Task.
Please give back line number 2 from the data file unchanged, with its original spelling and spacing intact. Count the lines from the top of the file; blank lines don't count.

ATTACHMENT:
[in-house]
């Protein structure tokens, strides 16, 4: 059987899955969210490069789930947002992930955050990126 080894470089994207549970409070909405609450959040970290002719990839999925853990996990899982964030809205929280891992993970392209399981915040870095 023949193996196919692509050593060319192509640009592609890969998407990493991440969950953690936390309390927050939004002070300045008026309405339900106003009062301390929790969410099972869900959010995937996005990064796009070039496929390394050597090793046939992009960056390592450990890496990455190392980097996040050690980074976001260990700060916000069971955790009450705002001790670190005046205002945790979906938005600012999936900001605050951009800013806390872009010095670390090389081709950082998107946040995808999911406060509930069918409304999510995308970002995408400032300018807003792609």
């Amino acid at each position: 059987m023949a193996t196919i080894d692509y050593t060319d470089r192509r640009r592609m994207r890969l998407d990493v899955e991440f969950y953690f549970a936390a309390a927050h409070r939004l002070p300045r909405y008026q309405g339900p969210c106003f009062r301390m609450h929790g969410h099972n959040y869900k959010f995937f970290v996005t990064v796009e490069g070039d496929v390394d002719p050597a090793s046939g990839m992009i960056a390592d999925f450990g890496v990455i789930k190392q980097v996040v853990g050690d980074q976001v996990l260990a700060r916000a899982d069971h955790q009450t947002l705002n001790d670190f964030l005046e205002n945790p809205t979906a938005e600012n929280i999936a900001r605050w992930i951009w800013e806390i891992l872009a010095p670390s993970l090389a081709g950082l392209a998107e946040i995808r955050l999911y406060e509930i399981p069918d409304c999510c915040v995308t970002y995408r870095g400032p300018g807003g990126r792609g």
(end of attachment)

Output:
């Protein structure tokens, strides 16, 4: 059987899955969210490069789930947002992930955050990126 080894470089994207549970409070909405609450959040970290002719990839999925853990996990899982964030809205929280891992993970392209399981915040870095 023949193996196919692509050593060319192509640009592609890969998407990493991440969950953690936390309390927050939004002070300045008026309405339900106003009062301390929790969410099972869900959010995937996005990064796009070039496929390394050597090793046939992009960056390592450990890496990455190392980097996040050690980074976001260990700060916000069971955790009450705002001790670190005046205002945790979906938005600012999936900001605050951009800013806390872009010095670390090389081709950082998107946040995808999911406060509930069918409304999510995308970002995408400032300018807003792609």